Monica Lewinsky 'deeply regrets' Bill Clinton affair
AFTER a decade of silence over the affair with Bill Clinton that led to his eventual impeachment in 1998, Monica Lewinsky has finally decided to address the dramatic turn of events in a tell-all magazine column for Vanity Fair.
"I am determined to have a different ending to my story," she writes. "I've decided, finally, to stick my head above the parapet so that I can take back my narrative and give a purpose to my past. (What this will cost me, I will soon find out.)"
Lewinski stated that the affair with the former US President, which happened when she was a 22-year-old White House intern, occurred between two consenting adults.
However, she admitted she "deeply" regretted the relationship.
"Sure, my boss took advantage of me," she continued, "but I will always remain firm on this point: It was a consensual relationship. Any 'abuse' came in the aftermath, when I was made a scapegoat in order to protect his powerful position.
"The Clinton administration, the special prosecutor's minions, the political operatives on both sides of the aisle, and the media were able to brand me. And that brand stuck, in part because it was imbued with power."
"I, myself, deeply regret what happened between me and President Clinton," she adds. "Let me say it again: I. Myself. Deeply. Regret. What. Happened."
Lewinski went on to name Tyler Clementi, the 18-year-old Rutgers student who was bullied to death for being gay, as the inspiration behind her decision to speak out after so many years, citing her own feelings of suicide after news of Clinton's infidelity hit the media.
Her mother, she says, was particularly harrowed by Clementi's death.
"She was reliving 1998, when she wouldn't let me out of her sight.
"She was replaying those weeks when she stayed by my bed, night after night, because I, too, was suicidal. The shame, the scorn, and the fear that had been thrown at her daughter left her afraid that I would take my own life - a fear that I would be literally humiliated to death."
But, in the wake of Clementi's death, her "own suffering took on a different meaning," she says.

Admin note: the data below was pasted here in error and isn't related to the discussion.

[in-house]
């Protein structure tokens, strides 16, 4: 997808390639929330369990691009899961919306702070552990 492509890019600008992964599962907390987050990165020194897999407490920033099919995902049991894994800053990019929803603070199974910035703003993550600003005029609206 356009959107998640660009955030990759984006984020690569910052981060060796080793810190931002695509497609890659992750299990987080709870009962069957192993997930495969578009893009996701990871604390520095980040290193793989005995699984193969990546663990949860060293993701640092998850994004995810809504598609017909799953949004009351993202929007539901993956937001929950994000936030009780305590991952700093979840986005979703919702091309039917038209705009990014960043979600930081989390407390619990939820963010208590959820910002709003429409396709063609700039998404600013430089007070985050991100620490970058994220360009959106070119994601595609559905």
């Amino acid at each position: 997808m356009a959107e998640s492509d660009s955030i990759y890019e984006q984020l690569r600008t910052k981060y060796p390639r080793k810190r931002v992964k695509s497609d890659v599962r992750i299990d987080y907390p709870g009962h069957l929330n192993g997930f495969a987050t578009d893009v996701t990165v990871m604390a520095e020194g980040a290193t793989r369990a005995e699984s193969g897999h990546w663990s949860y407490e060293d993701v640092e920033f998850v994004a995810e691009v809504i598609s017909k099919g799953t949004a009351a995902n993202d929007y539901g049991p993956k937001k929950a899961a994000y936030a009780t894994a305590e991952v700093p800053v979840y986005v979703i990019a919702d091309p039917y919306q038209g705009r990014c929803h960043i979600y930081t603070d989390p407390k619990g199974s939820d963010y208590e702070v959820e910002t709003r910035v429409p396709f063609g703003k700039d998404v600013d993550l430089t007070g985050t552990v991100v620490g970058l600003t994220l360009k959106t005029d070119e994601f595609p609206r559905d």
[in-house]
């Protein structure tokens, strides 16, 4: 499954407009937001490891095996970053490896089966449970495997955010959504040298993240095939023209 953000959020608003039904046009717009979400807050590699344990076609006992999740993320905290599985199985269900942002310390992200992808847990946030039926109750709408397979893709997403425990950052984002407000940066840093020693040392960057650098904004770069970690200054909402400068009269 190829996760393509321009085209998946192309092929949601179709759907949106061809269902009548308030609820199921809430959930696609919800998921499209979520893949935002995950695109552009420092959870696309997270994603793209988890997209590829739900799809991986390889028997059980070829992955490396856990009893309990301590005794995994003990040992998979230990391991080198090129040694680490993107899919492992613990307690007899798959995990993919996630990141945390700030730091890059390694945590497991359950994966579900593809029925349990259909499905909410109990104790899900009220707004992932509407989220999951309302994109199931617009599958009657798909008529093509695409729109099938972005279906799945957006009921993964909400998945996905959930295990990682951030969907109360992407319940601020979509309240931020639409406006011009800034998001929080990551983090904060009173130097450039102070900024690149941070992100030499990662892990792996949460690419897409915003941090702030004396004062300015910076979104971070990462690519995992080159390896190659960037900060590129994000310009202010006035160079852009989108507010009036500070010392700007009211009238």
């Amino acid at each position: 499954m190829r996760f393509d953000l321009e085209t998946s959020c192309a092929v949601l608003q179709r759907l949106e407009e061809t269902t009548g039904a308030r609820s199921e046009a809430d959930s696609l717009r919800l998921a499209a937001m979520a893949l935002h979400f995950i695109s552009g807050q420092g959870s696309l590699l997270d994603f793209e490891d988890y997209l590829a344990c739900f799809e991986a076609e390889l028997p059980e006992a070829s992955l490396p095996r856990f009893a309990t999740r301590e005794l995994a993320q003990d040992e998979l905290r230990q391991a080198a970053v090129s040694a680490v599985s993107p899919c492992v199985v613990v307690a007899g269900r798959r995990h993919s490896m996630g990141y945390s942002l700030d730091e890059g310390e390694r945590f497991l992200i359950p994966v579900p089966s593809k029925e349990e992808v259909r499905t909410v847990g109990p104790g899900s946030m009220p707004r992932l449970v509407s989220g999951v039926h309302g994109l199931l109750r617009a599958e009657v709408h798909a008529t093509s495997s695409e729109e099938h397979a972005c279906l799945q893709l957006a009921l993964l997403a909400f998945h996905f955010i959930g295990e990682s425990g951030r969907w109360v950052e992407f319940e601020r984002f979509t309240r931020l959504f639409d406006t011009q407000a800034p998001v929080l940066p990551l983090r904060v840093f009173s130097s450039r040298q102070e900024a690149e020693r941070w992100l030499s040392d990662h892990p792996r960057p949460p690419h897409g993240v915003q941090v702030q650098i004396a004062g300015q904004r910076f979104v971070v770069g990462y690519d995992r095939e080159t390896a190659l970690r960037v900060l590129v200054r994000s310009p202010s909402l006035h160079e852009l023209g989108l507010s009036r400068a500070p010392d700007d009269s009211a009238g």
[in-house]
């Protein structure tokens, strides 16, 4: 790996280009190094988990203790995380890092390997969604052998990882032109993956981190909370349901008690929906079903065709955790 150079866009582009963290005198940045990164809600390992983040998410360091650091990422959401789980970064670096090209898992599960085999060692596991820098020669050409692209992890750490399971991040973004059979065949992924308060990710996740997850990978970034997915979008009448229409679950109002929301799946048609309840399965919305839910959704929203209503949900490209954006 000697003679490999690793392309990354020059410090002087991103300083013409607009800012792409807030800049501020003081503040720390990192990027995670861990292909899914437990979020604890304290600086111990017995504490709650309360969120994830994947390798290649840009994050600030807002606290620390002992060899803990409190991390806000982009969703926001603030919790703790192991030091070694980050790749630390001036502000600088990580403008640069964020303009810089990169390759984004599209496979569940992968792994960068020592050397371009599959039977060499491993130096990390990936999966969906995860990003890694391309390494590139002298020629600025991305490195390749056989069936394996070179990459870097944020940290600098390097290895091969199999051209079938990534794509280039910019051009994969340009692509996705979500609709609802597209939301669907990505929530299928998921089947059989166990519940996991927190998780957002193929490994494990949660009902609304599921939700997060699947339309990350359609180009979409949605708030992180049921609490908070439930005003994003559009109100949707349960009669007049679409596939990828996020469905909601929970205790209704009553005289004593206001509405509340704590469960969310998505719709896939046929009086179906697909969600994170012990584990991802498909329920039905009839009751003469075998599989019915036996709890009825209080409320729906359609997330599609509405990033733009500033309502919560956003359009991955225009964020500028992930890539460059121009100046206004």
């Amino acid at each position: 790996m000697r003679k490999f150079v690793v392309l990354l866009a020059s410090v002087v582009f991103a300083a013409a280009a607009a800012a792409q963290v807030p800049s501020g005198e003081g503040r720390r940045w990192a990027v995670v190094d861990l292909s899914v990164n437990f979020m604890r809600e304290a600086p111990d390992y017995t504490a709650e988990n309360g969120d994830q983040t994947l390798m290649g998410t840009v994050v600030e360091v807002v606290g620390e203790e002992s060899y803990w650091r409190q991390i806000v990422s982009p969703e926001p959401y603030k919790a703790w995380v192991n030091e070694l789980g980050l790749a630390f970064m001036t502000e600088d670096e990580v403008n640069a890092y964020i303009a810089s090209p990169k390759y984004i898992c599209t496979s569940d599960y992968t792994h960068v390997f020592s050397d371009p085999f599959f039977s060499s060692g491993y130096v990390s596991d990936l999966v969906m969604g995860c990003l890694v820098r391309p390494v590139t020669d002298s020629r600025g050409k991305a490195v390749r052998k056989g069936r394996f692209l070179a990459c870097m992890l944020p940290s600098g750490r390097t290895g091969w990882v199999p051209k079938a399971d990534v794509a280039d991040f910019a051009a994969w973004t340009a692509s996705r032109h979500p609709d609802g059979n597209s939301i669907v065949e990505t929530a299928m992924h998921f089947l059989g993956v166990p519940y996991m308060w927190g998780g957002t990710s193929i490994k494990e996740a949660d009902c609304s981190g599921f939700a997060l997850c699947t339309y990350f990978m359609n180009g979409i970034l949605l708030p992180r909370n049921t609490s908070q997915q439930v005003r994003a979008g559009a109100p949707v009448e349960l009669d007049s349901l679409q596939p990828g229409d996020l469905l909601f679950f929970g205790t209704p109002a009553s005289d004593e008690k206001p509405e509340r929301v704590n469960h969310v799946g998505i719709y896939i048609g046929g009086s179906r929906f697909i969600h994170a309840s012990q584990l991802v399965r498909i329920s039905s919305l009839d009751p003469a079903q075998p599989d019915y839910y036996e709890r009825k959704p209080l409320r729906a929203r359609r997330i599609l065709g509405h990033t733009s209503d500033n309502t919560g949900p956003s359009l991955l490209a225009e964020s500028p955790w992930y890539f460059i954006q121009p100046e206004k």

"Perhaps by sharing my story, I reasoned, I might be able to help others in their darkest moments of humiliation. The question became: How do I find and give a purpose to my past?"
Her main ambition for the future, she concludes, is to use her famous name to "get involved with efforts on behalf of victims of online humiliation and harassment and to start speaking on this topic in public forums."
Clinton was being investigated by Kenneth Starr, the Independent Counsel, on a number of perjury and obstruction of justice cases - all of which he was later acquitted of - when he was given taped conversations between the former President and Lewinsky by her Defense Department co-worker Linda Tripp, who had been secretly recording them.
It led to a 21-day Senate trial, during which Clinton's carefully worded argument hinged on the meaning of the word 'is' when determining the truthfulness of the statement: "There is not a sexual relationship, an improper sexual relationship or any other kind of improper relationship."
It was the now infamous blue dress, gifted to Lewinsky by Clinton, that provided the DNA evidence proving the relationship, despite Clinton's initial denials that he "did not have sexual relations with that woman, Miss Lewinsky".
"I never told anybody to lie, not a single time; never," he stated at the time. "These allegations are false. And I need to go back to work for the American people. Thank you."
On 17 August 1998, Clinton admitted that he had in fact engaged in an "improper physical relationship" with Lewinsky.
That evening, he gave a nationally broadcast statement admitting to the relationship, which he deemed "not appropriate".
He was subsequently impeached by the U.S. House of Representatives.
His wife, Hillary Clinton, went on to become the 67th United States Secretary of State, serving alongside President Obama from 2009 to 2013.
The full column will appear in the June issue of Vanity Fair, available digitally on 8 May and in print format from 13 May.